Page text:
“But, Mr. Wild,” implored the turnkeys.
“I’ve said it,” rejoined Jonathan, peremptorily. “And you, Marvel, you must have been a party—”
“If he’s not found, I’ll get a new hangman.”
“Zounds!” cried Marvel, “I—”
“Hush!” whispered the tapstress, “or I retract my promise.”
“Mrs. Spurling,” said Jonathan, who overheard the whisper, “you owe your situation to me. If you have aided Jack Sheppard’s escape, you shall owe your discharge to me also.”
“As you please, Sir,” replied the tapstress, coolly. “And the next time Captain Darrell wants a witness, I promise you he shan’t look for one in vain.”
“Ha! hussy, dare you threaten?” cried Wild; but, checking himself, he turned to Ireton and asked, “How long have the women been gone?”
“Scarcely five minutes,” replied the latter.
“One of you fly to the market,” returned Jonathan; “another to the river; a third to the New Mint. Disperse in every direction. We’ll have him yet. A hundred pounds to the man who takes him.”
So saying, he rushed out, followed by Ireton and Langley.
“A hundred pounds!” exclaimed Shotbolt. “That’s a glorious reward. Do you think he’ll pay it?”
“I’m sure of it,” replied Austin.
“Then I’ll have it before to-morrow morning,” said the keeper of the New Prison, to himself. “If Jack Sheppard sups with Mr. Kneebone, I’ll make one of the party.”
Dollis Hill revisited.
About an hour after the occurrences at Newgate, the door of the small back-parlour already described at Dollis Hill was opened by Winifred, who, gliding noiselessly across the room, approached a couch, on which was extended a sleeping female, and, gazing anxiously at her pale careworn countenance, murmured,—“Heaven be praised! she still slumbers—slumbers peacefully. The opiate has done its duty. Poor thing! how beautiful she looks! but how like death!”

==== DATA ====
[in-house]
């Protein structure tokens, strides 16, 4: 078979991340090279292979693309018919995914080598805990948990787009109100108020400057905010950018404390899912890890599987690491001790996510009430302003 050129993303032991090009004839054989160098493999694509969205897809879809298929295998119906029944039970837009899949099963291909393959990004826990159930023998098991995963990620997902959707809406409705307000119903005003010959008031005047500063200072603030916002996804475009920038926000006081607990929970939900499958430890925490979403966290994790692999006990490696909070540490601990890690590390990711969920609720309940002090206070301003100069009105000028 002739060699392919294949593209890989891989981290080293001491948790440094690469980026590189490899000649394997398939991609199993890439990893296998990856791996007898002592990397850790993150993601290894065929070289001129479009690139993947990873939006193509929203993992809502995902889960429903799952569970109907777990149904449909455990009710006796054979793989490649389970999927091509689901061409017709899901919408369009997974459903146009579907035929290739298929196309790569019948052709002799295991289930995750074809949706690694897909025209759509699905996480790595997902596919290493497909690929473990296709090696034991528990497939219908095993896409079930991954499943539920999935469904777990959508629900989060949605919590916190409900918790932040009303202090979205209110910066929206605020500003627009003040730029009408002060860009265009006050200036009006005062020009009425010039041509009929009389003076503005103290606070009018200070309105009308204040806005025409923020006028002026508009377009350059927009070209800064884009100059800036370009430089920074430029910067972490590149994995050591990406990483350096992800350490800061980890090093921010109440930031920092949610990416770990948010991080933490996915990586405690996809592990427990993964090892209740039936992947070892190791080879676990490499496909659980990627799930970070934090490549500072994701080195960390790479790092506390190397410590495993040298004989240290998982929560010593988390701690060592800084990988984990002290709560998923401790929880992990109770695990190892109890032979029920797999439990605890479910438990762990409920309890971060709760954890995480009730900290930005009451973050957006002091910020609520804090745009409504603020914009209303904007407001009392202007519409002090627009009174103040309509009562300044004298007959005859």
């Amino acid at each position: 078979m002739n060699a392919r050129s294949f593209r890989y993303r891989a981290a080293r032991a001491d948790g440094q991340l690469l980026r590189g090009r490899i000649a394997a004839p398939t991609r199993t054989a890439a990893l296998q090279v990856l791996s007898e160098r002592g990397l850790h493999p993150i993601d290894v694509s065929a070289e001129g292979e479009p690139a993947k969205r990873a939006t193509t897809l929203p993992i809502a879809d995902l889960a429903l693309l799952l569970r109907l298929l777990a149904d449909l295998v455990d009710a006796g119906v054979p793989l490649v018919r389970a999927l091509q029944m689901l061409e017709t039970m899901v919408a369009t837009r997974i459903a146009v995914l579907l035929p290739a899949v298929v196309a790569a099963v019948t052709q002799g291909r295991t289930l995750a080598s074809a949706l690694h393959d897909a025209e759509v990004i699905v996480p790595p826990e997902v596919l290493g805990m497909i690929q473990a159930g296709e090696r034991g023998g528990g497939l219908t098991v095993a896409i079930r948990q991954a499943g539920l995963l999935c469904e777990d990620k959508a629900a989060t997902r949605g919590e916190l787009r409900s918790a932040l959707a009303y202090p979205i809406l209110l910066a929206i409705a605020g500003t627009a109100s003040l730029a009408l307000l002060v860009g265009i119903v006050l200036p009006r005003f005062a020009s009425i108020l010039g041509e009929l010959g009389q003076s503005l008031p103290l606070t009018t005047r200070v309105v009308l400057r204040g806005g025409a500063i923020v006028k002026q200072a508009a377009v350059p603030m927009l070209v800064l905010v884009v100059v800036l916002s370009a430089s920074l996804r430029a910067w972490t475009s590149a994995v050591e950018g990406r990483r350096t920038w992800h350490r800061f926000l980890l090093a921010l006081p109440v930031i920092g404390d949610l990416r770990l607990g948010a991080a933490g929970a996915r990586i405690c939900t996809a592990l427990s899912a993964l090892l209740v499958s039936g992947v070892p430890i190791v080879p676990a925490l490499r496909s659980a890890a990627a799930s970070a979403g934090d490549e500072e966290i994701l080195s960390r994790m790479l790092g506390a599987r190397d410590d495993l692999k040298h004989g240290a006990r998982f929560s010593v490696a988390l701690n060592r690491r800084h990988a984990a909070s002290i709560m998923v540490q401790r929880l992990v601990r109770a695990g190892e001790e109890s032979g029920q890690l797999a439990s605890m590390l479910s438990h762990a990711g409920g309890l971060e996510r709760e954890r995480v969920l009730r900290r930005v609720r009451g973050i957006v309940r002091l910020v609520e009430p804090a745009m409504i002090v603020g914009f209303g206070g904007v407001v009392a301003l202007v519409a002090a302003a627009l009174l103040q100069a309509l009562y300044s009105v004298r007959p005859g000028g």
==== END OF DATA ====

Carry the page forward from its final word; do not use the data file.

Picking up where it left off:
Deathlike, indeed, was the repose of the sleeper,—deathlike and deep. Its very calmness was frightful. Her lips were apart, but no breath seemed to issue from them; and, but for a slight—very slight palpitation of the bosom, the vital principle might be supposed to be extinct. This lifeless appearance was heightened by the extreme sharpness of her features—especially the nose and chin,—and by the emaciation of her limbs, which was painfully distinct through her drapery. Her attenuated arms were crossed upon her breast; and her black brows and eyelashes contrasted fearfully with the livid whiteness of her skin. A few short, dark locks, escaping from beneath her head-dress, showed that her hair had been removed, and had only been recently allowed to grow again.